Saturday, July 29, 2023

Summer Thoughts

We're recently returned from our big summer vacation - it was a bit of a friends and family tour in that we saw friends or family at every stop. But it was also a really great vacation to wonderful places (Rarotonga and Australia) so I'll try to write something about it over on Adjusted Latitudes soon. We came back to some busy weeks at work and with Petunia's summer activities, and since we once again took our summer vacation to places where it is winter (albeit some of the places have pretty mild winters!) I want to take advantage of the San Diego summer now that we're home.

Which is a long-winded way of saying Petunia and I made our first real beach trip of the season today and it was awesome. Beach trips are so much easier now that we don't need to haul a bunch of toys along and everyone can happily walk 20 mins from the parking spot I found to the beach.

San Diego has been spared the worst of the heat dome, but summers here definitely have more warm days than I remember from my grad school days (more than 20 years ago). This summer, it seems like the connection between the hot summer and climate change is really making it into the mainstream news stories, which is good. We need people to realize climate change is real and it is here. But so many people seem to have a resigned "this is the coldest summer of the rest of our lives" attitude that I don't think is helping. It doesn't have to be if we decide we don't want to just accept a future in which the climate situation just gets worse and worse. 

One of the things I do on long flights is listen to podcasts on repeat - listening lets me dose off and get some sleep, but by putting the podcast on repeat I end up hearing most of the podcast, anyway. This was particularly true on our flight home from Australia, since it left at 10 a.m. and my body wasn't having any of my brain's attempts to convince it to get some sleep.

The podcast that was on repeat the longest on that flight was the recent Volts episode about enhanced geothermal energy. It is such an optimistic episode! Geothermal can provide a source of firm clean energy, meaning that it doesn't not depend on the sun shining or the wind blowing. It has been limited to specific areas with geothermal activity, but now, using the same technology developed for natural gas extraction, it can be deployed in many more locations. The first commercial-scale enhanced geothermal energy plant is now online. To quote from the podcast:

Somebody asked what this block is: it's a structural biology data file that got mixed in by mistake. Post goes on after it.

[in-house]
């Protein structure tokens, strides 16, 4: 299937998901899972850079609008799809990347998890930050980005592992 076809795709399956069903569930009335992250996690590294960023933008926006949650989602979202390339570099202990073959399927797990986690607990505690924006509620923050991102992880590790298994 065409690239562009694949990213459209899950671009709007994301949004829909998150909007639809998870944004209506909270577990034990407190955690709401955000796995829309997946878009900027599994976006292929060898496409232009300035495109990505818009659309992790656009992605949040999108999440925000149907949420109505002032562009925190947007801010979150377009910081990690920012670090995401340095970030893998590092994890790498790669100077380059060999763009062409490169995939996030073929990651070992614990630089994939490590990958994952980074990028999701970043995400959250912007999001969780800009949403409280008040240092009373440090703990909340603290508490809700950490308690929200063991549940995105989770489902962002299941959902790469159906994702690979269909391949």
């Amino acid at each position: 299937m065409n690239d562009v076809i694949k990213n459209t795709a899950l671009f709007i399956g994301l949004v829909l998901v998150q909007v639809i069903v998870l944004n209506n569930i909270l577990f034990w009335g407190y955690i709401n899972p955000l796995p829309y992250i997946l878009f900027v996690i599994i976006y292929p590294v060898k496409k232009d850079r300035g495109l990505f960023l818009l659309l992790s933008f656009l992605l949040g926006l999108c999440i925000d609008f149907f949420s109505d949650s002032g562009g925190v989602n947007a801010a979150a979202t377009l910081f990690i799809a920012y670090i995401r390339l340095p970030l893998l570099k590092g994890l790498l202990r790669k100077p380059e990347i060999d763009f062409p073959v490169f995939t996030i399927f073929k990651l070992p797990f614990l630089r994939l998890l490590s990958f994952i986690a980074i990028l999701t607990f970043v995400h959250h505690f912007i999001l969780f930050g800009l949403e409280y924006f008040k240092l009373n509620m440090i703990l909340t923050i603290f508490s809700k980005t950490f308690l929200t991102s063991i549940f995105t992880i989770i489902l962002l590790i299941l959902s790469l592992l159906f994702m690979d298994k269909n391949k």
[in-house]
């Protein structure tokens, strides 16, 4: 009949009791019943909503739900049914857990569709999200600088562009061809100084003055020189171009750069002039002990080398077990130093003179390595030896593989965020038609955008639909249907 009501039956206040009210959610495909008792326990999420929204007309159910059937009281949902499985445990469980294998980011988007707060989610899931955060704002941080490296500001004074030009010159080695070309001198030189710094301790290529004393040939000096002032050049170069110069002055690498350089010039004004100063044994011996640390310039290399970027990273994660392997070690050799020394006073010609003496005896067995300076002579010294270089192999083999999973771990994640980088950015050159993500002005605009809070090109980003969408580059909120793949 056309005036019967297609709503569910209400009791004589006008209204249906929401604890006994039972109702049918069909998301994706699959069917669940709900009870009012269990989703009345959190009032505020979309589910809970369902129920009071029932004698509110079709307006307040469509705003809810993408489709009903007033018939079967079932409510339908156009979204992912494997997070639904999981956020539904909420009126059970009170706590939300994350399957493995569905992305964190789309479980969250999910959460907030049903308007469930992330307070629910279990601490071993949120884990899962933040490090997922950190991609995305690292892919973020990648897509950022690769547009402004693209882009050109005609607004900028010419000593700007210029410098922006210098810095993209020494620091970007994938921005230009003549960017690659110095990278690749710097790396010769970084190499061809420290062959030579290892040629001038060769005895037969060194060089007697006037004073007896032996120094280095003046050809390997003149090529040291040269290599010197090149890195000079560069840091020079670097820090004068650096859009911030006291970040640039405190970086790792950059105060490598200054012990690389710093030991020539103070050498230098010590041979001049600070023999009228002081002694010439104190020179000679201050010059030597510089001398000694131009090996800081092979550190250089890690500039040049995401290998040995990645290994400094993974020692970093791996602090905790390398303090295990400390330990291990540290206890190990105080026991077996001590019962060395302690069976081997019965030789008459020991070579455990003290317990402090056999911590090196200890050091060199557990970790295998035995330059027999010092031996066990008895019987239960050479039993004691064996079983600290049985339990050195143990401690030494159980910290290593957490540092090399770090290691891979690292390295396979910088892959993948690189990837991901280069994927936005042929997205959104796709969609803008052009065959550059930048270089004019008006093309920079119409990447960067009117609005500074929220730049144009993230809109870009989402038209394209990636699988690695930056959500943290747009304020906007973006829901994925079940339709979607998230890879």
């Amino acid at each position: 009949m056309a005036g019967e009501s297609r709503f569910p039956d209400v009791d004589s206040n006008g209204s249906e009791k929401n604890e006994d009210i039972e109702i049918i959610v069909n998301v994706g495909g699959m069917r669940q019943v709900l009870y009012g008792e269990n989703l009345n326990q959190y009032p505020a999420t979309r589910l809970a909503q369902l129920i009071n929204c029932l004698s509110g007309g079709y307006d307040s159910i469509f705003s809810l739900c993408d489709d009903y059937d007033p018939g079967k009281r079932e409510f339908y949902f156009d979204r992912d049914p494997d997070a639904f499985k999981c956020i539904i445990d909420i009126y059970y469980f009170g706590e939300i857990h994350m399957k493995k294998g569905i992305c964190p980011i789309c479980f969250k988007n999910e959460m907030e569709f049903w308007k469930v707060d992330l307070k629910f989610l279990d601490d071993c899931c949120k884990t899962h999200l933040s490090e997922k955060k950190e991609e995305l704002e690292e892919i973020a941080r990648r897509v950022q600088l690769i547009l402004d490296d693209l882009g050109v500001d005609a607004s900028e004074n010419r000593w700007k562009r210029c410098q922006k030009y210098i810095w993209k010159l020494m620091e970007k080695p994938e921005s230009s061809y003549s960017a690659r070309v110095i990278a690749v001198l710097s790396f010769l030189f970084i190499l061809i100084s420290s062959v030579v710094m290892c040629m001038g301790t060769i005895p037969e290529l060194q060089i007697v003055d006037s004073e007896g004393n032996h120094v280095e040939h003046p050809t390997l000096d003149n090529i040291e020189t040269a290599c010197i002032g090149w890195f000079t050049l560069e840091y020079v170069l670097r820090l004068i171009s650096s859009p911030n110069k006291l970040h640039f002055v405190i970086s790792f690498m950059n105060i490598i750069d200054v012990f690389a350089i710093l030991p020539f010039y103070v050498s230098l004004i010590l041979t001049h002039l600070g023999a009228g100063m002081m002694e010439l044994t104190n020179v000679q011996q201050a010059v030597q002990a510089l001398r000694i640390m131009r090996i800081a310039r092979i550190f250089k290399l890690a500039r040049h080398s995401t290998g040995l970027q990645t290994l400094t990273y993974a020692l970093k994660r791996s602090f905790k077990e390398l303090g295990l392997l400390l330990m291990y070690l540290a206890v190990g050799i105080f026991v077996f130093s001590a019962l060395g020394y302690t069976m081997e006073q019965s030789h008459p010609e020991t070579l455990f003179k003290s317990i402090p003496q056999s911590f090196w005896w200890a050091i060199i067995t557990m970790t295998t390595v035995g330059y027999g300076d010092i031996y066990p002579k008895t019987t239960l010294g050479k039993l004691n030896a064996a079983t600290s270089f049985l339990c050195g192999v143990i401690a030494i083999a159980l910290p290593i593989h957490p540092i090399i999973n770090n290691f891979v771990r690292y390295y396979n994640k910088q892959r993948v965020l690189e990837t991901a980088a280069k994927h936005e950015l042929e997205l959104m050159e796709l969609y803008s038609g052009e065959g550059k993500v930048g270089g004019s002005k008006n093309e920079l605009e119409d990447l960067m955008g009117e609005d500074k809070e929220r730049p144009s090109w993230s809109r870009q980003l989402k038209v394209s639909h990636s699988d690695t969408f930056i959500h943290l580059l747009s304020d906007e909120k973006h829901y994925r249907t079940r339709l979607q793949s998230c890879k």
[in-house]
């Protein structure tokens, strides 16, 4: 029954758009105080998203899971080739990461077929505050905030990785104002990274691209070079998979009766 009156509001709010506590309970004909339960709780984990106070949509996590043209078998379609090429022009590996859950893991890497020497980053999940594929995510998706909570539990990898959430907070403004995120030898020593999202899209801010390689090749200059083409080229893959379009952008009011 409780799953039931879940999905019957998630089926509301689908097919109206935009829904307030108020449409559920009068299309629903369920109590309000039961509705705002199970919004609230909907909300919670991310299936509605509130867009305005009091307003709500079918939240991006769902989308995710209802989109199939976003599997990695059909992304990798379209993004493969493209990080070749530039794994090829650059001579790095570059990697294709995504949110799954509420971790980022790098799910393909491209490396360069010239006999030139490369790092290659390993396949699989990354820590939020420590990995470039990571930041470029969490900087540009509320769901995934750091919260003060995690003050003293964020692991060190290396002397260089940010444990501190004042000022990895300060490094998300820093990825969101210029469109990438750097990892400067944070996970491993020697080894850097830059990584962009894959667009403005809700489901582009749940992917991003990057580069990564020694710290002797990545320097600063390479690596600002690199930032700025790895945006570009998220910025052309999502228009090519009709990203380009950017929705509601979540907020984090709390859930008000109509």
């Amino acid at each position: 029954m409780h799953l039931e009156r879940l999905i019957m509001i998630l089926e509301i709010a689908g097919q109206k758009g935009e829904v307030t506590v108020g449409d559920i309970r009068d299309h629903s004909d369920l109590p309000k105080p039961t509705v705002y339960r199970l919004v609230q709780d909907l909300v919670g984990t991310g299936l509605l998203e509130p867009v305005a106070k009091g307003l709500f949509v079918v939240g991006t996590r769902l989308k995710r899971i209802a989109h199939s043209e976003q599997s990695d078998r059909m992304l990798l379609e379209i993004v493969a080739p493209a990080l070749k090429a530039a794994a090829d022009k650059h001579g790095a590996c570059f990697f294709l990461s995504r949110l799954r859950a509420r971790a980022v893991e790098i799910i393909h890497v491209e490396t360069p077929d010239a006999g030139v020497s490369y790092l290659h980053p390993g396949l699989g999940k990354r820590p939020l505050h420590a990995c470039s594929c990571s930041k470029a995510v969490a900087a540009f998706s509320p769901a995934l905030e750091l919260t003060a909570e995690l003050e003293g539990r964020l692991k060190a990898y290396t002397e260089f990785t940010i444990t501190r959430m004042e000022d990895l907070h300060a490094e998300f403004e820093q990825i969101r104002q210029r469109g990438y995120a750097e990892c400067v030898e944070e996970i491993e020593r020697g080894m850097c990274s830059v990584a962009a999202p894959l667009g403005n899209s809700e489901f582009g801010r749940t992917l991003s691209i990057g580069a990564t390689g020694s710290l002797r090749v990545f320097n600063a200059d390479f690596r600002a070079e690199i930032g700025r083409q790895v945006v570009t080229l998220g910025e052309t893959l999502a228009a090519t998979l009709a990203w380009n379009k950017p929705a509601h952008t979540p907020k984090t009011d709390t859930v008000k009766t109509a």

"Last week, the geothermal developer Fervo Energy announced that its first full-scale power plant passed its production test phase with flying colors. With that, Fervo has, at long last, made it through all the various tests and certifications needed to prove out its technology. It now has a working, fully licensed power plant, selling electricity on the wholesale market, and enough power purchase agreements (PPAs) with eager customers to build many more.

EGS is now a real thing — the first new entrant into the power production game in many decades."

This is a big deal. It is just the latest reminder that we have the technology we need to change our climate future. We "just" need the political will to make the change a reality. 

But juxtaposed against that optimistic podcast, on the same flight out of Australia there was a large contingent of Australian firefighters flying to help fight the wildfires in Canada. And as soon as I switched out of vacation mode and checked the news sites, I saw news of heat waves in the US and Europe. 

But I still think we can change our trajectory. There are a lot of fights to win, and there is a lot of work to do. But if we resign ourselves to a future in which every year is warmer than the last we won't even try to win the fights and complete the work. We need to try.

With those thoughts in mind, when I came back from vacation I thought I should do something to offset the carbon spewed by our flights. Since general carbon offsets are hard to assess, I decided I would go all in and pay for carbon removal - i.e., direct air capture of carbon. As far as I can tell, there is one option for that: Climeworks. Before I decided to send them money, I wanted to do a little more research on carbon capture. Luckily, another one of my favorite climate change podcasts had an episode on carbon capture that I found very helpful, and when the expert being interviewed said she buys carbon capture credits I decided we'd do it, too. We're just working out how much per month to commit to and how much to send to a climate change charity (and which one to choose - I'm looking at the options described in this Vox article right now.) We donate to a charity every month and decided that this month we'd pick a climate charity, so now I just have to figure out which one to choose. 

I'll be making my choices tomorrow, since this was meant to be our July charity.  

Anyway, that's my summer so far. How has your summer been?


  1. Alexicographer5:46 PM

    I didn't see until just now that you'd updated but enjoyed reading this. I dropped by because the impending hurricane made me think of you, hope you and yours are safe.

    1. Thanks for dropping by! We had steady rain all day, but the wind hasn't been bad near me and I don't live near any of the areas that are prone to flooding, so it hasn't been much of an event for me. I think it has been much worse east of me and also possibly north of me.

  2. Alexicographer6:38 PM

    Glad to know you are OK!

  3. I'm really optimistic about enhanced geothermal, too


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